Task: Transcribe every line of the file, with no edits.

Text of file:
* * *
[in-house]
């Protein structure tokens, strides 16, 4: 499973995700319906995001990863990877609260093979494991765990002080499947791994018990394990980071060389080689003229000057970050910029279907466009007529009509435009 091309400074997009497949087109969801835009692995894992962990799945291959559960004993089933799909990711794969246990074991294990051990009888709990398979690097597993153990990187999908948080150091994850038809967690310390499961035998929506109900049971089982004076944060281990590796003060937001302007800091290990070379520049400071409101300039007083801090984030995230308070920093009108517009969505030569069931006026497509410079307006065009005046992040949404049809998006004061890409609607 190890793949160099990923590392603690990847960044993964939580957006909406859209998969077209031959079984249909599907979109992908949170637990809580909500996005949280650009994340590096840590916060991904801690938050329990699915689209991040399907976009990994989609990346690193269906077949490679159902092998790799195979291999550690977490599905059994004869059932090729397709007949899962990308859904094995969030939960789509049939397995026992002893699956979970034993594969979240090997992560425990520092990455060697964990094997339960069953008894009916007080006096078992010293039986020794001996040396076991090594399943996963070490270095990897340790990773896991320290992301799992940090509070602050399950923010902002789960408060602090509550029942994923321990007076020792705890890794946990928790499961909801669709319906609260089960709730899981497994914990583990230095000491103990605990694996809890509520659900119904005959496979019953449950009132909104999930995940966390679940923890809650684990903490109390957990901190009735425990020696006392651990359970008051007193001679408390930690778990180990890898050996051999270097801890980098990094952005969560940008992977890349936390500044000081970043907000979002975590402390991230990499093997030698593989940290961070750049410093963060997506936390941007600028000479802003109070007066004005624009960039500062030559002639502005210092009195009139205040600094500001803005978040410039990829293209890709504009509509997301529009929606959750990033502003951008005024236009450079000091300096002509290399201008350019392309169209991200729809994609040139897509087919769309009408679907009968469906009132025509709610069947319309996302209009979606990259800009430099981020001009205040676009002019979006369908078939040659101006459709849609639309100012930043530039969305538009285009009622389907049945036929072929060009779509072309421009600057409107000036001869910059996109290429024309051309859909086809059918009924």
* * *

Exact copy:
[in-house]
């Protein structure tokens, strides 16, 4: 499973995700319906995001990863990877609260093979494991765990002080499947791994018990394990980071060389080689003229000057970050910029279907466009007529009509435009 091309400074997009497949087109969801835009692995894992962990799945291959559960004993089933799909990711794969246990074991294990051990009888709990398979690097597993153990990187999908948080150091994850038809967690310390499961035998929506109900049971089982004076944060281990590796003060937001302007800091290990070379520049400071409101300039007083801090984030995230308070920093009108517009969505030569069931006026497509410079307006065009005046992040949404049809998006004061890409609607 190890793949160099990923590392603690990847960044993964939580957006909406859209998969077209031959079984249909599907979109992908949170637990809580909500996005949280650009994340590096840590916060991904801690938050329990699915689209991040399907976009990994989609990346690193269906077949490679159902092998790799195979291999550690977490599905059994004869059932090729397709007949899962990308859904094995969030939960789509049939397995026992002893699956979970034993594969979240090997992560425990520092990455060697964990094997339960069953008894009916007080006096078992010293039986020794001996040396076991090594399943996963070490270095990897340790990773896991320290992301799992940090509070602050399950923010902002789960408060602090509550029942994923321990007076020792705890890794946990928790499961909801669709319906609260089960709730899981497994914990583990230095000491103990605990694996809890509520659900119904005959496979019953449950009132909104999930995940966390679940923890809650684990903490109390957990901190009735425990020696006392651990359970008051007193001679408390930690778990180990890898050996051999270097801890980098990094952005969560940008992977890349936390500044000081970043907000979002975590402390991230990499093997030698593989940290961070750049410093963060997506936390941007600028000479802003109070007066004005624009960039500062030559002639502005210092009195009139205040600094500001803005978040410039990829293209890709504009509509997301529009929606959750990033502003951008005024236009450079000091300096002509290399201008350019392309169209991200729809994609040139897509087919769309009408679907009968469906009132025509709610069947319309996302209009979606990259800009430099981020001009205040676009002019979006369908078939040659101006459709849609639309100012930043530039969305538009285009009622389907049945036929072929060009779509072309421009600057409107000036001869910059996109290429024309051309859909086809059918009924």